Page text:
The Changing Landscape of Preventive Treatment of Migraine - Episode 10
Stephanie J. Nahas, MD, MSEd, FAHS, FAAN, provides an overview of the use of onabotulinumtoxinA as a preventive migraine treatment.
Jessica Ailani, MD: Stephanie, while I have you and you mentioned onabotulinumtoxinA, it is funny because even though it’s onabotulinumtoxin, Andy mentioned earlier that it is really considered an older treatment now. I had a patient who said to me the other day that her friends were all telling her about some of the new monoclonal antibodies, but she has been on onabotulinumtoxin, one of the “old drugs” forever and she’ll remain on it because it’s doing well. I looked at her and I was like, huh. I don’t really think of onabotulinumtoxin as one of the old drugs but OK, so be it, it is pretty old now.
How do you find onabotulinumtoxin working in your clinic? I know you have still quite a few patients on it, how well do you think it’s working in comparison to say some of the newer treatment options? We’ve talked a little bit, Chris mentioned its use in the concomitant therapy with the CGRP [calcitonin gene-related peptide antibodies] monoclonal antibodies and some science showing that they can be combined. Do you find that it’s a tolerable treatment? Really, how are you using it in clinical practice today?
Stephanie J. Nahas, MD, MSEd, FAHS, FAAN: Well, of course, it’s FDA approved only for chronic migraine, 15 days a month or more for at least 3 months, 8 of those days have to be migraine, “blah, blah, blah.” So you do have to carve out a specialized population of patients who are eligible for it. Thankfully for us, that’s most of what we see. We have a lot of patients that are treated with it, and like with any case, how you measure success varies from person to person. We have plenty of patients who had constant 8 to 10 out of 10 headache all the time and debilitating migraine-associated symptoms. We get them started on “onabot” which I’ll use for short for the name because onabotulinumtoxinA is a bit of a mouthful, they still never become pain free, but they go from that 8 to 10 every day down to a 3 to 5 every day, and there are many days when their associated symptoms are really not there. Now, in the clinical trials that would be a treatment failure but for that patient that’s a whopping success.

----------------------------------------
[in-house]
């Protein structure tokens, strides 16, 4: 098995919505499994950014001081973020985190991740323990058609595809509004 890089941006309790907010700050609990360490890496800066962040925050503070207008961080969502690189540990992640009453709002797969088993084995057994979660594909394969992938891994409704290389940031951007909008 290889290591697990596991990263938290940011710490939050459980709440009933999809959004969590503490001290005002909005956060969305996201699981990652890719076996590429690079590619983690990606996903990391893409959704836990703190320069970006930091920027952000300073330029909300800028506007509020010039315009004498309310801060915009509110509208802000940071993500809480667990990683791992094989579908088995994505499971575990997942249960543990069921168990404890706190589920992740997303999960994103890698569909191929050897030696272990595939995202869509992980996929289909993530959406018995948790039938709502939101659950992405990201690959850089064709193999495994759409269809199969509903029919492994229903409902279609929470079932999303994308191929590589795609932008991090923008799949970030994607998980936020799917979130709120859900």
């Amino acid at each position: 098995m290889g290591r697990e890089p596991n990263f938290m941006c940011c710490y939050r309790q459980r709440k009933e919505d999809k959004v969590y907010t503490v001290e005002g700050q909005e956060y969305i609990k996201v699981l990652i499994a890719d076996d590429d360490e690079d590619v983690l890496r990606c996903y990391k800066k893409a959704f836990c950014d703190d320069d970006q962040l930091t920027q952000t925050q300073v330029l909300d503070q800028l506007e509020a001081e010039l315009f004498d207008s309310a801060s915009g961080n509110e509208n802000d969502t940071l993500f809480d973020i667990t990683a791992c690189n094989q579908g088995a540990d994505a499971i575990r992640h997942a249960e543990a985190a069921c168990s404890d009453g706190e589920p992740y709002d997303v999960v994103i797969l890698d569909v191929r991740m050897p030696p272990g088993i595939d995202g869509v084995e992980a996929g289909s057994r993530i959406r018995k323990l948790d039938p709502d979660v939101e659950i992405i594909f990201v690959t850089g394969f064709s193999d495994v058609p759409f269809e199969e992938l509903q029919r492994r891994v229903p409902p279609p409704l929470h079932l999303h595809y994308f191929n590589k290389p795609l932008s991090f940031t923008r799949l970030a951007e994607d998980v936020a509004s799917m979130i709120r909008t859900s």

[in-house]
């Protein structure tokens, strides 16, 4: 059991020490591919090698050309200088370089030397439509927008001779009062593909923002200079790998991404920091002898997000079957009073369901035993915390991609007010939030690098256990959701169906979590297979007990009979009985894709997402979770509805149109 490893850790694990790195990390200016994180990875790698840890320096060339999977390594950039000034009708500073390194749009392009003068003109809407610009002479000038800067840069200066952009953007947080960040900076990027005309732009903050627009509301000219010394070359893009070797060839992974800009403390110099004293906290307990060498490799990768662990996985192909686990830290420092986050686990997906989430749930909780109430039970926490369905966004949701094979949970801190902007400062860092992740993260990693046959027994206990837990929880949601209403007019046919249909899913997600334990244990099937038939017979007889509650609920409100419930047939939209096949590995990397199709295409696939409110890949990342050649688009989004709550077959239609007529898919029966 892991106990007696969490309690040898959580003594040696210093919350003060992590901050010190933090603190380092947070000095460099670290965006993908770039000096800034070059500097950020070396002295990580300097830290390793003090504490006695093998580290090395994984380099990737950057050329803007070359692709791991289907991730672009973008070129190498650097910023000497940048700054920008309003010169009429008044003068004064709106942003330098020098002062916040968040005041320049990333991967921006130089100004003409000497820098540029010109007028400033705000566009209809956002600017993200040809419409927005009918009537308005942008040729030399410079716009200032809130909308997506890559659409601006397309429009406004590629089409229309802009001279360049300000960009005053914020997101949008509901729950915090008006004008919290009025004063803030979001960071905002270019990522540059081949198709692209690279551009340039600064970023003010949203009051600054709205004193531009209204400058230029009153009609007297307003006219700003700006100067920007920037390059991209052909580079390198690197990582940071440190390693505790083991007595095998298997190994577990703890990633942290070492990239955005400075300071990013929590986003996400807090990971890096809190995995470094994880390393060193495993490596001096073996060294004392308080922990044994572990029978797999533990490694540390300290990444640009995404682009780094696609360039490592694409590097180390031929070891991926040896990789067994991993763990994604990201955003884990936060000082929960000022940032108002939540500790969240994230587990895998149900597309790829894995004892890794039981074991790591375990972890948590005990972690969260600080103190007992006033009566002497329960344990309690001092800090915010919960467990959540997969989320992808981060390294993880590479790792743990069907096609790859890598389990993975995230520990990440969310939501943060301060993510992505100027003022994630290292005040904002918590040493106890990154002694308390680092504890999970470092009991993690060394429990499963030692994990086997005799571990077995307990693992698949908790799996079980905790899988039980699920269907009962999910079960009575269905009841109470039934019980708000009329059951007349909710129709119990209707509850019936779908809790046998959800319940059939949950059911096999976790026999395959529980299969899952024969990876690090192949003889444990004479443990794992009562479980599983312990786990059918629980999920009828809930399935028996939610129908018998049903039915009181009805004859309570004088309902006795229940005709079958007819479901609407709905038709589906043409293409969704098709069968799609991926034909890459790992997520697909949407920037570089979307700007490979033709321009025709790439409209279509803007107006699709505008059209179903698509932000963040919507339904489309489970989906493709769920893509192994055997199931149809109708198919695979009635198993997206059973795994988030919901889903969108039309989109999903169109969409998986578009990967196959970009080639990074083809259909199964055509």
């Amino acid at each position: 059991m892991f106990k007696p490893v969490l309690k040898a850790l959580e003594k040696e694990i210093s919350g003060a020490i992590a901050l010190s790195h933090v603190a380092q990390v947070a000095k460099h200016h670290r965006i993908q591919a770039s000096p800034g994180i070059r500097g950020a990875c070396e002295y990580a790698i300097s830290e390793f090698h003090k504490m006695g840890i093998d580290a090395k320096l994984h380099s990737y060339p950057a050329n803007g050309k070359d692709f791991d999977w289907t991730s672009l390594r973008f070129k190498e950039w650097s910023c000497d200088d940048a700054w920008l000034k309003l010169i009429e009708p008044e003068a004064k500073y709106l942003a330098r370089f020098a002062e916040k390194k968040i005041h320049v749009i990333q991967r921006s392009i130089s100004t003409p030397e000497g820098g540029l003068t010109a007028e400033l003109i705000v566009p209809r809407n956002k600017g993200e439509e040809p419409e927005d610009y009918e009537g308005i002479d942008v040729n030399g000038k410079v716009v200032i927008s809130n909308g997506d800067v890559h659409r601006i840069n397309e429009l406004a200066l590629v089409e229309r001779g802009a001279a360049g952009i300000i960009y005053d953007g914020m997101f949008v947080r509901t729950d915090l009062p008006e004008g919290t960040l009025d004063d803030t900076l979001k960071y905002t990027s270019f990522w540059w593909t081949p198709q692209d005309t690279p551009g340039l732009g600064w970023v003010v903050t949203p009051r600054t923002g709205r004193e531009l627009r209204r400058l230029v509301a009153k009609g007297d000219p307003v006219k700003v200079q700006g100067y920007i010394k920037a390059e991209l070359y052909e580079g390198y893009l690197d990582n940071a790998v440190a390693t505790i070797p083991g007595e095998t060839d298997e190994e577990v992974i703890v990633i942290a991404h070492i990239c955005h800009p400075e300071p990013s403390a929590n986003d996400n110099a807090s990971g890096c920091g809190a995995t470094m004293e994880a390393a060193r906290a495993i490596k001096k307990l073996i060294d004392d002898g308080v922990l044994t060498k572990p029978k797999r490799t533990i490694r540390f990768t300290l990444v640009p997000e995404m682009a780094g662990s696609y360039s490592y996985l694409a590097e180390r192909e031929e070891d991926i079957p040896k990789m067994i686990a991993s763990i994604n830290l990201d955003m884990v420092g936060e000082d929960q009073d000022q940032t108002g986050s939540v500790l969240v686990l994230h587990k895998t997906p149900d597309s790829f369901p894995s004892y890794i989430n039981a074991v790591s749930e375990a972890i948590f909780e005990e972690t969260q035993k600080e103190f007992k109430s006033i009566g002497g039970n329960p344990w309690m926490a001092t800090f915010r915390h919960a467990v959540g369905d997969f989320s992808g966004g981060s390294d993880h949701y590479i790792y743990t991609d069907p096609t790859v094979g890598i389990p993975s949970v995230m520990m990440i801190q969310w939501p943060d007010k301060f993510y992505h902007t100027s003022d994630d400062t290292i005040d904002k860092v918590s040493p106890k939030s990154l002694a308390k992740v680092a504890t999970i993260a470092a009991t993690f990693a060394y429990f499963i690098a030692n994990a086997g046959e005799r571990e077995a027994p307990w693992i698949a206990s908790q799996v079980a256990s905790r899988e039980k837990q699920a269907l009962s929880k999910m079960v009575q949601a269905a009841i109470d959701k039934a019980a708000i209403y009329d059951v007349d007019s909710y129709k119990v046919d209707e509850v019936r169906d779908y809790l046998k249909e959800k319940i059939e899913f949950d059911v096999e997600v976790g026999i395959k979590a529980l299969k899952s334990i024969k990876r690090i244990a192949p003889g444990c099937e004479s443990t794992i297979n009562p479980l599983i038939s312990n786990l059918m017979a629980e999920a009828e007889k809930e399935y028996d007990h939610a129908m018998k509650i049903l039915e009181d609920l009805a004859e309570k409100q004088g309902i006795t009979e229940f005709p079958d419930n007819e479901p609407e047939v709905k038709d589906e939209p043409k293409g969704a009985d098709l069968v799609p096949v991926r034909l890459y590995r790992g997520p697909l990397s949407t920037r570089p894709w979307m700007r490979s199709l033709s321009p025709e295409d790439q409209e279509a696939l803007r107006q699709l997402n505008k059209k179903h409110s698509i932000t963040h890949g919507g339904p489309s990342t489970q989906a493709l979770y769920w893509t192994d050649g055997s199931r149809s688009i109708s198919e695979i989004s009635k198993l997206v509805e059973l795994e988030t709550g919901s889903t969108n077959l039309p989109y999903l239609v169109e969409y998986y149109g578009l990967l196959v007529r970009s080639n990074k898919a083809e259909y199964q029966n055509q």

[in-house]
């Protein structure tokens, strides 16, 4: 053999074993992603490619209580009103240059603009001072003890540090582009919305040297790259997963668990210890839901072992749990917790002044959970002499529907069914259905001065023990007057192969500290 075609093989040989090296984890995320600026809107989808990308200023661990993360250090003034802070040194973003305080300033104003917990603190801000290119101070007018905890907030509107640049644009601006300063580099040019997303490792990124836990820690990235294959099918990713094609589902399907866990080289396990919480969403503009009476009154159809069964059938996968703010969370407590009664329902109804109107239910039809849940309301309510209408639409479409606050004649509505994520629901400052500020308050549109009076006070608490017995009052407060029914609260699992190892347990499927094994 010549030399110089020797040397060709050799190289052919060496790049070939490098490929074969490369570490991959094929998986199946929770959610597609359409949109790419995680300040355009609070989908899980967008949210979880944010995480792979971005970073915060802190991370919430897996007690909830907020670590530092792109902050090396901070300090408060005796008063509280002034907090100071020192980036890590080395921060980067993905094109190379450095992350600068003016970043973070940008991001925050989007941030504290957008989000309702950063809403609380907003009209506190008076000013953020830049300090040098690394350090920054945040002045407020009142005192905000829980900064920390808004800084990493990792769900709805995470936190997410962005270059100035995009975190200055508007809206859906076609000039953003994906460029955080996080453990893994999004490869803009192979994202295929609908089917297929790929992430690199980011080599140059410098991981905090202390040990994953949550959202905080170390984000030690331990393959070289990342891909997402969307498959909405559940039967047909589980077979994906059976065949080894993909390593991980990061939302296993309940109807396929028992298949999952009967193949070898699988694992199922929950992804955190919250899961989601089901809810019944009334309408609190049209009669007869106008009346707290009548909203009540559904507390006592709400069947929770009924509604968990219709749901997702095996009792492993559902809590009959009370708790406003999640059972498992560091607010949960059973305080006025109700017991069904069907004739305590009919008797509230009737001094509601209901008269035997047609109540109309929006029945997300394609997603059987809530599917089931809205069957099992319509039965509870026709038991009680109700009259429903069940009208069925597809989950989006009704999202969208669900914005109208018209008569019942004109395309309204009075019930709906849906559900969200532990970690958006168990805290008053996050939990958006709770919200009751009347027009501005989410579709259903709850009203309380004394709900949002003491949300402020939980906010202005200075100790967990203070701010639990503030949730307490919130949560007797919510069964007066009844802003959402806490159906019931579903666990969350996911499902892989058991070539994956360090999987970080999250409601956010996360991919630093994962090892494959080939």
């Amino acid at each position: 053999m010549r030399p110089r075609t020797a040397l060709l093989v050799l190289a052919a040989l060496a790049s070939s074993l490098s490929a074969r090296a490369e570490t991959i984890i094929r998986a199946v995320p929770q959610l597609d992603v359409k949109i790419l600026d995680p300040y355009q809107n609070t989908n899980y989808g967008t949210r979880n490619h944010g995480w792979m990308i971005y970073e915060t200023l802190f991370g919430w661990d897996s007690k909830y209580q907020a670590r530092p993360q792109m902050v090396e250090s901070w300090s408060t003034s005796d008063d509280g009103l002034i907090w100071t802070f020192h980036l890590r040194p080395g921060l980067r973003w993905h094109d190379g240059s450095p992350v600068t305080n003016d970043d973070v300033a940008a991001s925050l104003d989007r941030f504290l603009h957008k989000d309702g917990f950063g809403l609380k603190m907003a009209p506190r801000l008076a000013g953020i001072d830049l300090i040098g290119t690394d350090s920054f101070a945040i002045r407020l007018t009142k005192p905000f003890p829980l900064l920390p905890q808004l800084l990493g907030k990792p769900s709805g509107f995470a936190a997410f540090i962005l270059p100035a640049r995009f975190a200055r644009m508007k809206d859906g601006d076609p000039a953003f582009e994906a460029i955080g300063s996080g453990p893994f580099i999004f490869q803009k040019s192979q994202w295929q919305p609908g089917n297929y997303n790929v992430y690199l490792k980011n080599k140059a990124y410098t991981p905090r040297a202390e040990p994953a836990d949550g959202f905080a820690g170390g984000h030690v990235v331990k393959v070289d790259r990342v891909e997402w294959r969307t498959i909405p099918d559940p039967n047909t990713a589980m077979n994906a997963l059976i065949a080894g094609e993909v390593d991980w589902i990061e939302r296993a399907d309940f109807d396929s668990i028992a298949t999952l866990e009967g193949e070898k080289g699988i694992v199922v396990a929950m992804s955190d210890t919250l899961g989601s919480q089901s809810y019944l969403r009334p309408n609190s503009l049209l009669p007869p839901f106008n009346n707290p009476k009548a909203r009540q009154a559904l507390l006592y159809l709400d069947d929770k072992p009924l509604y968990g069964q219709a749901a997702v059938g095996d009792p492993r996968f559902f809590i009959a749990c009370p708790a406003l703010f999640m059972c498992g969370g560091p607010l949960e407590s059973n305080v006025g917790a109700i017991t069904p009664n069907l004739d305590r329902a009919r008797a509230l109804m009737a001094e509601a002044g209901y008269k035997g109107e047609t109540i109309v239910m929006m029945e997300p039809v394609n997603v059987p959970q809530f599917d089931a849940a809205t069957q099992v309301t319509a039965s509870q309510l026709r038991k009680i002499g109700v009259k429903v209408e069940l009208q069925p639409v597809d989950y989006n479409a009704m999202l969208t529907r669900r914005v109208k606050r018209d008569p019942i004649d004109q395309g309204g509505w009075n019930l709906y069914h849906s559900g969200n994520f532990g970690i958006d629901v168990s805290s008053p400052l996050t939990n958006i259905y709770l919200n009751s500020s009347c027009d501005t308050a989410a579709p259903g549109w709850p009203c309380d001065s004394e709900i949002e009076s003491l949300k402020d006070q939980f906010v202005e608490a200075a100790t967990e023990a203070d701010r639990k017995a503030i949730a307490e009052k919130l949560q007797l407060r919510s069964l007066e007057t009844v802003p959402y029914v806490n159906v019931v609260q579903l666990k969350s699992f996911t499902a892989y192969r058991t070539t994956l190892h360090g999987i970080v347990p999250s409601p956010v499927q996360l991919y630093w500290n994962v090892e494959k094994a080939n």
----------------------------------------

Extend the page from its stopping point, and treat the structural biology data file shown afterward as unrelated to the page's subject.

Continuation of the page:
We’ve seen a lot of patients also who have had “onabot” elsewhere and they say it didn’t work. And I like to ask more details, “Well, what dose were you getting? How often were you getting it? How many times did you try it?” And I hear the craziest things, which sometimes I can verify with some office notes that they got like 2 injections on each side of their forehead and that’s it or they were going 4 and 5 months in between their treatments. So the dosing has to be correct. You have the ability and your own clinical creativity to go a little bit beyond the label. The label dictates that there are prespecified sites. You have to use this dose and only this dose, but there is no one-size-fits-all. Some patients actually do better with lower doses. Most of our patients need higher doses and they need some creative placement of where those injections go.